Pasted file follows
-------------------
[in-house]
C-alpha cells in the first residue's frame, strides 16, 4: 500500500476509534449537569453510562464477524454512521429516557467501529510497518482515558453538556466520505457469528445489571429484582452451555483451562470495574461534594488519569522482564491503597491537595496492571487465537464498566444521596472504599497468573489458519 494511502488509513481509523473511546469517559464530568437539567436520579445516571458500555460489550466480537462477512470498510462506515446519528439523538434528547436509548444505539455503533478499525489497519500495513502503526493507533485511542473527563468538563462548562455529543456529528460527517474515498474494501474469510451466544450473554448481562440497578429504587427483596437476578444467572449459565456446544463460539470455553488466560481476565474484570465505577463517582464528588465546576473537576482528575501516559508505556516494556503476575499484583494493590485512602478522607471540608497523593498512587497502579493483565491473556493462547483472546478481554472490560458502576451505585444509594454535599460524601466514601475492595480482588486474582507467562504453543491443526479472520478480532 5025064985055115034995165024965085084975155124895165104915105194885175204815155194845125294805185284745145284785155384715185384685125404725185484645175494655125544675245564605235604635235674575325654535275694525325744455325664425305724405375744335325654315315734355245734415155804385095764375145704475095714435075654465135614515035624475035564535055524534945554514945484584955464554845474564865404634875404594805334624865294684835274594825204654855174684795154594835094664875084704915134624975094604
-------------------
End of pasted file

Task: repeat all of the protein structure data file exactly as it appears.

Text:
[in-house]
C-alpha cells in the first residue's frame, strides 16, 4: 500500500476509534449537569453510562464477524454512521429516557467501529510497518482515558453538556466520505457469528445489571429484582452451555483451562470495574461534594488519569522482564491503597491537595496492571487465537464498566444521596472504599497468573489458519 494511502488509513481509523473511546469517559464530568437539567436520579445516571458500555460489550466480537462477512470498510462506515446519528439523538434528547436509548444505539455503533478499525489497519500495513502503526493507533485511542473527563468538563462548562455529543456529528460527517474515498474494501474469510451466544450473554448481562440497578429504587427483596437476578444467572449459565456446544463460539470455553488466560481476565474484570465505577463517582464528588465546576473537576482528575501516559508505556516494556503476575499484583494493590485512602478522607471540608497523593498512587497502579493483565491473556493462547483472546478481554472490560458502576451505585444509594454535599460524601466514601475492595480482588486474582507467562504453543491443526479472520478480532 5025064985055115034995165024965085084975155124895165104915105194885175204815155194845125294805185284745145284785155384715185384685125404725185484645175494655125544675245564605235604635235674575325654535275694525325744455325664425305724405375744335325654315315734355245734415155804385095764375145704475095714435075654465135614515035624475035564535055524534945554514945484584955464554845474564865404634875404594805334624865294684835274594825204654855174684795154594835094664875084704915134624975094604